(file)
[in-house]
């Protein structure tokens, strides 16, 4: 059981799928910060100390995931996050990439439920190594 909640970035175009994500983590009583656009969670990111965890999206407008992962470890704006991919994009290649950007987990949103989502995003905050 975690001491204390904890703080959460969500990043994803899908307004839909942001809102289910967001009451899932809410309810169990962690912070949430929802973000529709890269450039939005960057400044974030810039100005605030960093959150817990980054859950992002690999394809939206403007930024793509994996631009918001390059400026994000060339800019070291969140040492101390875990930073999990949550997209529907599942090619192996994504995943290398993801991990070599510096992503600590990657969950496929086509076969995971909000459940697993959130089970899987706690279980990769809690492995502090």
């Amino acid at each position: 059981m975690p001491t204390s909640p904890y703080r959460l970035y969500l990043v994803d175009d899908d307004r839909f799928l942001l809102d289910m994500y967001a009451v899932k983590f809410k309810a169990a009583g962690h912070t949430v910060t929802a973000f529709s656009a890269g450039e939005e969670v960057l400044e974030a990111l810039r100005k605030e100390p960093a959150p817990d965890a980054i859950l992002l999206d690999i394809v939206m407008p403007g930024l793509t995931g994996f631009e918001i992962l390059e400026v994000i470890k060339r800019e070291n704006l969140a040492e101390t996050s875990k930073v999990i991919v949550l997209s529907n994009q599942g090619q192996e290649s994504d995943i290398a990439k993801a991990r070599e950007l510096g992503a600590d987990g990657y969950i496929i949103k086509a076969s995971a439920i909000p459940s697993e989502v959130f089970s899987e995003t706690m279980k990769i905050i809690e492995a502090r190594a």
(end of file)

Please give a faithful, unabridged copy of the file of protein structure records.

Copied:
[in-house]
């Protein structure tokens, strides 16, 4: 059981799928910060100390995931996050990439439920190594 909640970035175009994500983590009583656009969670990111965890999206407008992962470890704006991919994009290649950007987990949103989502995003905050 975690001491204390904890703080959460969500990043994803899908307004839909942001809102289910967001009451899932809410309810169990962690912070949430929802973000529709890269450039939005960057400044974030810039100005605030960093959150817990980054859950992002690999394809939206403007930024793509994996631009918001390059400026994000060339800019070291969140040492101390875990930073999990949550997209529907599942090619192996994504995943290398993801991990070599510096992503600590990657969950496929086509076969995971909000459940697993959130089970899987706690279980990769809690492995502090």
């Amino acid at each position: 059981m975690p001491t204390s909640p904890y703080r959460l970035y969500l990043v994803d175009d899908d307004r839909f799928l942001l809102d289910m994500y967001a009451v899932k983590f809410k309810a169990a009583g962690h912070t949430v910060t929802a973000f529709s656009a890269g450039e939005e969670v960057l400044e974030a990111l810039r100005k605030e100390p960093a959150p817990d965890a980054i859950l992002l999206d690999i394809v939206m407008p403007g930024l793509t995931g994996f631009e918001i992962l390059e400026v994000i470890k060339r800019e070291n704006l969140a040492e101390t996050s875990k930073v999990i991919v949550l997209s529907n994009q599942g090619q192996e290649s994504d995943i290398a990439k993801a991990r070599e950007l510096g992503a600590d987990g990657y969950i496929i949103k086509a076969s995971a439920i909000p459940s697993e989502v959130f089970s899987e995003t706690m279980k990769i905050i809690e492995a502090r190594a």